The question is, how can we become less a people of barriers and more a people of boundaries?

Enemies in God’s Household

In the midst of psalms seeking God’s protection from, or revenge upon, enemies stands Psalm 87 celebrating God’s song of joy as he records the peoples of the earth, including  major enemy nations and sometime allies, unbelievers everyone, as having been born in Jerusalem.
What do you suppose inspired the poet to write these words of praise for God’s welcoming embrace even of Israel’s most feared enemies?  Footnotes in one of my bibles are sure that only individual converts are included in the welcome, but that requires the words of the psalm to be stretched beyond their limits. 
In my imagination I see the writer rushing his new offering to the chief temple musician, all excited that he has gained a new insight into what might be included in the fullness of God’s abounding and steadfast love for the whole of his creation.  And I imagine the chief musician saying, “What, are you crazy?  What gives you the idea that the Taliban, Iranis, Illegal Mexicans and Hugo whathisname could possibly be included in God’s household, much less honorary citizens of our beloved capital city?  Get outta here and take that drivel with you!”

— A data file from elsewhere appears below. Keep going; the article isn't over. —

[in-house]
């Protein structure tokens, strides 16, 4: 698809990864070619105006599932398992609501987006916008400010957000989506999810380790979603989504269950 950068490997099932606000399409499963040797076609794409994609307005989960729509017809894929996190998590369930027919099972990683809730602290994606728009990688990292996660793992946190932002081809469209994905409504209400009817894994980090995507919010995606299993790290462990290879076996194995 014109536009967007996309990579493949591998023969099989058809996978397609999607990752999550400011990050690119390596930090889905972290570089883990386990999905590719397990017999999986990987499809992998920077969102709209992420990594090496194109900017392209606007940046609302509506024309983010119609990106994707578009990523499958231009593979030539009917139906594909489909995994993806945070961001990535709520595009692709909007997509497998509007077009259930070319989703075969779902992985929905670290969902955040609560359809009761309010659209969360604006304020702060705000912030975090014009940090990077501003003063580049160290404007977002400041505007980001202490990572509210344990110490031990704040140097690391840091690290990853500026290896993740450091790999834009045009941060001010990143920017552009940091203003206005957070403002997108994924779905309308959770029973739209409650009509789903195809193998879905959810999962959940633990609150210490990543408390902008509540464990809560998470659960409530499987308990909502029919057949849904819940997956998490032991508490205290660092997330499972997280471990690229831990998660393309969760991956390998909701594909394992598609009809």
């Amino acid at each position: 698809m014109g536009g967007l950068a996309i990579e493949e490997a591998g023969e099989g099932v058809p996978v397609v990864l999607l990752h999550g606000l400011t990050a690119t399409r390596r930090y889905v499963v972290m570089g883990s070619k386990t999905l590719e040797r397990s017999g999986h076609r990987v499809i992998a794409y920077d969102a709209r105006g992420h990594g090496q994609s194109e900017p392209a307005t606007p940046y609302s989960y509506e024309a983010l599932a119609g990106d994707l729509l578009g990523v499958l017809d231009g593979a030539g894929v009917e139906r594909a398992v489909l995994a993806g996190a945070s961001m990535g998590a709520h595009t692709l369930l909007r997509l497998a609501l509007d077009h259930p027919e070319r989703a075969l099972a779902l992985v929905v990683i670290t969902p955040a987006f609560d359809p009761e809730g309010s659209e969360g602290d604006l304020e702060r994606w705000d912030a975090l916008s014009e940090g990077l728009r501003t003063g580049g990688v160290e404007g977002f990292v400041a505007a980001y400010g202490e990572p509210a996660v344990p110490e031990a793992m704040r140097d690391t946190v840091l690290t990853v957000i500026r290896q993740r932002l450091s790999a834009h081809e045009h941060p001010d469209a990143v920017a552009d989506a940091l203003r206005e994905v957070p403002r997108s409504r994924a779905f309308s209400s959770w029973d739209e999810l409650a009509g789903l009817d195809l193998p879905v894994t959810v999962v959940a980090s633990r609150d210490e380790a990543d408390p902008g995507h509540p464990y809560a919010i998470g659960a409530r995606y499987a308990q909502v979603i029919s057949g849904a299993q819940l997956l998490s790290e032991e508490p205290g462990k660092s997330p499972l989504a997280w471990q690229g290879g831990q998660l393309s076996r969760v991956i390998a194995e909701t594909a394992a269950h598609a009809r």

What really amazes me is that it survived to be included in the canon of psalms.
Psa. 87:0  
  On the holy mount stands the city he founded; 
  the LORD loves the gates of Zion
more than all the dwellings of Jacob. 
  Glorious things are spoken of you,
O city of God.